Thursday, 31 July 2008

Visiting Albany

Sunday (21,234 calories, 1 unit alcohol, no cigarettes- though I could have done with some.)

. don't worry, I don't go in for that Bridget Jones rubbish. (except for the Mr Darcy bit, obviously!). On the Sunday before the exam, I started to get sick. Seriously hampered my last minute cramming ability as there were several of the small areas I still had to learn - like Corporations, Agency and Partnership and Conflicts. And Federal Jurisdiction.
Ok, by Sunday I still had a lot to learn. I don't think I ever finished the mouse story - I caught the second one on Sunday night as well - which was good as we didn't want to come home to either a kitchen crawling with mice, or the tempting perfume of dead mouse caught in a trap!

Monday I felt a bit better, but it was just a lull in the storm as I would find out. Monday we also took the train up to Albany, which was about 2 and a half hours into upstate New York. Really nice scenery going up there, and the trains were nice and comfy. The river views were spoilt on me though, my brain was so Bar exam-embroiled that when I saw the river all I could think of were the different theories of riparian rights (natural and prescription, if you're interested...).

And so to Albany. It seems every one else had decided to take the same train, because it was full of people cramming Property and New York Practice. We got to Albany station and were shuttled to our hotel. No 5 star splendour for us - all that was left was a Holiday Inn, 4 miles from the testing location.

You see, the majority of people taking the Bar are funded (in the same was as Firms pay for the LPC) by BigLaw lawfirms. And so as the lawfirms do this every year, they book all the hotel rooms (and Albany is nothing but hotel rooms, but more on that later) up way in advance - by January/February you're hard pushed to get a room downtown during Bar exam dates. And so when the self-funded schmucks like myself come round to booking, you get stuck in a Holiday Inn 4 miles away.

Now, don't get me wrong- I'm no snob about hotels or nuffink. But as we were to find out, this town was not ready for 20,000 exam applicants to descend upon it. Taxis would not guarantee times, because everyone wanted one. When you managed to order one to the hotel, people stole it (the morning of the exam). The hotel's 'free' shuttle service? All booked up - and also totally useless, and the staff were no help. This is where staying in a posh hotel helps, because you basically pay for them to get crap done - and be nice to you!

And so, on Tuesday, the New York day of the Exam, we had ordered a taxi, which someone stole and then waited around. When another taxi pulled up, and we got in with another couple to split the ride, she informed us that it would be $12 each. Which is not much, granted, but it sounded fishy. Upon later investigation - i.e. asking a nice taxi driver later - she had indeed ripped us off, and should only have charged us $12 for the 1st person, $2 each after that, and that we should contact the Dept of Commerce! (there were 5 of us in there, it was a big car). It's not the amount that counts here, it's the fact that someone is ripping you off because they know you have to get to a Bar exam and you have no choice.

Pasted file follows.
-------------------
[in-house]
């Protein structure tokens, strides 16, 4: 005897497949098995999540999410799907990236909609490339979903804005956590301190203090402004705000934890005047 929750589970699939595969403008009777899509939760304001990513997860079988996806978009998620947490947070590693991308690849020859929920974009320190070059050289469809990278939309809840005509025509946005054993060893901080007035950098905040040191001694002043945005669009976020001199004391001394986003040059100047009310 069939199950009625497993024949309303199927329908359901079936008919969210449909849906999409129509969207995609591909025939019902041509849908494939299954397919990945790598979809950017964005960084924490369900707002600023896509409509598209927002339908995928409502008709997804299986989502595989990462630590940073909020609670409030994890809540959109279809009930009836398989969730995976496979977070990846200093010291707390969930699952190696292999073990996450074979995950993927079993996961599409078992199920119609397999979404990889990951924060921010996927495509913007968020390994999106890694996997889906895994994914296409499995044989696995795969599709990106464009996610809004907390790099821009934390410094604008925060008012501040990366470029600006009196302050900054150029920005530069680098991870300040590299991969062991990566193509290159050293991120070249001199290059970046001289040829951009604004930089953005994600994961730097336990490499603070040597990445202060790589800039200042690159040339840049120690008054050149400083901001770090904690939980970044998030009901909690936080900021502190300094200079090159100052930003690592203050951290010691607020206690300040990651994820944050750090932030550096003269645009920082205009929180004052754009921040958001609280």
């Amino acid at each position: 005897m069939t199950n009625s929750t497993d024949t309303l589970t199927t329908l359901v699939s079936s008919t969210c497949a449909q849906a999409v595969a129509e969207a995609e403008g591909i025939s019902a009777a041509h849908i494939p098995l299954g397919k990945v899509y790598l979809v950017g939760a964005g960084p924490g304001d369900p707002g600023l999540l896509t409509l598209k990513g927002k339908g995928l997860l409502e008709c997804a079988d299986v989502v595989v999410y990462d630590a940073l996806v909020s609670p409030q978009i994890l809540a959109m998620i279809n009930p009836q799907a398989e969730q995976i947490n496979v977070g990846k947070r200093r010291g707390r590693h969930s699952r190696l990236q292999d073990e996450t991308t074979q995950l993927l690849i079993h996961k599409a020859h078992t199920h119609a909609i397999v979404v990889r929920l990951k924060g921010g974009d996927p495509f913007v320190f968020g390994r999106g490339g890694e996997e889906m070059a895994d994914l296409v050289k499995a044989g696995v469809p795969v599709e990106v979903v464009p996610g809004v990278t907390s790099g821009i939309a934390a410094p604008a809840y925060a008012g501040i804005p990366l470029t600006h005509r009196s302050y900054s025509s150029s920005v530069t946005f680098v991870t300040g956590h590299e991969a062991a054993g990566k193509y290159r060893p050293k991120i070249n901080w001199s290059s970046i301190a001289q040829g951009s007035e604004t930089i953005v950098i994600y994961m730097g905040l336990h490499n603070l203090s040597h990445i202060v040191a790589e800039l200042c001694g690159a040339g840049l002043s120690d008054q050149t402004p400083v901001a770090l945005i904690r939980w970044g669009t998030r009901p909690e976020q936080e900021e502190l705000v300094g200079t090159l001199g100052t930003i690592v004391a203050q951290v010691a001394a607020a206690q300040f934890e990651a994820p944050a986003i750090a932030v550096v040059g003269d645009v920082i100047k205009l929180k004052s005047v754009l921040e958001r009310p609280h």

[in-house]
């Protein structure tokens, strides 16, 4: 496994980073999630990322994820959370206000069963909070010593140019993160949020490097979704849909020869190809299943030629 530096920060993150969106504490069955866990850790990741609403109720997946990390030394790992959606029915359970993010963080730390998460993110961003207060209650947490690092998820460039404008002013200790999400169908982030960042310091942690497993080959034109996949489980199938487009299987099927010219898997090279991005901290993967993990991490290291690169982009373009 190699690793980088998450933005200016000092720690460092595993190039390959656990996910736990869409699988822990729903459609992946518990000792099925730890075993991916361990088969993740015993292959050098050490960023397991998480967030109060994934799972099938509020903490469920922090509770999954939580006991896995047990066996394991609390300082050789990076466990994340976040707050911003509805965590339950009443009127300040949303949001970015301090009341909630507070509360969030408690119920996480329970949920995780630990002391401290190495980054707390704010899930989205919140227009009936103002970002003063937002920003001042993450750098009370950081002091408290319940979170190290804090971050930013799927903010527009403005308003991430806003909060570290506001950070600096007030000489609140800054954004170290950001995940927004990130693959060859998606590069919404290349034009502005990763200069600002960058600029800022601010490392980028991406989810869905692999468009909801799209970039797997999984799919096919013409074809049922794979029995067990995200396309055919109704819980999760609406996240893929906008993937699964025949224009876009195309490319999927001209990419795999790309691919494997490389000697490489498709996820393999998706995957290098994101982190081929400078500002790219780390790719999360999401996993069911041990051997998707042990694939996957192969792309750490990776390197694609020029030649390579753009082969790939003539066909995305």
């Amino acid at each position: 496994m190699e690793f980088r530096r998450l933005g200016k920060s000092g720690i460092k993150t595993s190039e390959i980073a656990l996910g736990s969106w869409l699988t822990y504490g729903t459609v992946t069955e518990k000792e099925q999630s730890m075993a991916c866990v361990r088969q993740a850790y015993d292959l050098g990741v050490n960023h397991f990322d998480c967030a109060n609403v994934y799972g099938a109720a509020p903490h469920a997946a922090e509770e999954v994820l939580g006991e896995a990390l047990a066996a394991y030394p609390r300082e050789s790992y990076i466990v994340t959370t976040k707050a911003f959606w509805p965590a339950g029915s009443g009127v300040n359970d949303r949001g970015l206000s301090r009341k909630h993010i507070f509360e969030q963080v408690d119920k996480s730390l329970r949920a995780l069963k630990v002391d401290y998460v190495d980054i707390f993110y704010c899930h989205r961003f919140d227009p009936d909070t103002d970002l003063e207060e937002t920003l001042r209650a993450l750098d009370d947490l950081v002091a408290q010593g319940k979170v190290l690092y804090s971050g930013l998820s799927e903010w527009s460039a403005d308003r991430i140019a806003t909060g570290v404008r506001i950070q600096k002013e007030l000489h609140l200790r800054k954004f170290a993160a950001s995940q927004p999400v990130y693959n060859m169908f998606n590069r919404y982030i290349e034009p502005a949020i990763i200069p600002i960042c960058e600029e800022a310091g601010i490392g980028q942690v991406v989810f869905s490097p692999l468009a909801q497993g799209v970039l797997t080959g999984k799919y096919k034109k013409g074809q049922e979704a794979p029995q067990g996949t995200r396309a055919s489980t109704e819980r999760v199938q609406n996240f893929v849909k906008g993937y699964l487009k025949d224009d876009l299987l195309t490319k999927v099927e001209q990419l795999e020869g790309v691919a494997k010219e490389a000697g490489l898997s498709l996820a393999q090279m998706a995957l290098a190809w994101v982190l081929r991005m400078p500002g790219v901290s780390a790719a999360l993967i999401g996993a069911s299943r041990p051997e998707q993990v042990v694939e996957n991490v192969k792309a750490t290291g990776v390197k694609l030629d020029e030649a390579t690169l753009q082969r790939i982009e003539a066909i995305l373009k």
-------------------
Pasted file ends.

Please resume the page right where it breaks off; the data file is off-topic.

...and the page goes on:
Waiting to get into the exam hall, was like hell. Winding lines of people who had no idea where they were going, but somehow we knew we were destined for a common evil. Except once you got inside, rather than being hot - it was freezing! We had been advised to bring layers, but I hadn't anticipated needing a bear fur to get me through it! We were presented with green bracelets on entering the room, that were not to be removed for the 2 days.

And so by lunchtime, Albany - normally a dead capital town, with only state politicians wandering around - was filled with thousands of students with green armbands, carrying their belongings in transparent plastic sandwich bags. It's an incredibly anonymous experience.
As for actual lunch, I counted 1 cafe, a Starbucks and something like a Subway. To cater to us all.
The exam itself on Tuesday, was hard. We were 2 to a table, about 200 in my room, which was a small room. I'm glad I wasn't in one of the massive lecture halls. I think I did ok, there was about a 1/3 of each question that I had no idea about, but I think I did ok in the rest of the questions. I did mess up a little on time, spending too long on the first question, and then writing my answers in the wrong booklets (doh). In the afternoon I also made a massive boo-boo by not reading carefully and so my answer was 1/2 wrong in the MPT task. Which would explain why I ran out of time! By the last 5 minutes, I was writing so hard and fast that my writing was illegible and I could hear my neighbour tutting as the table was shaking!

I was one of those people that you hate in exams. Getting up constantly to go to the loo, sniffling, and dropping my pen. And asking for more paper.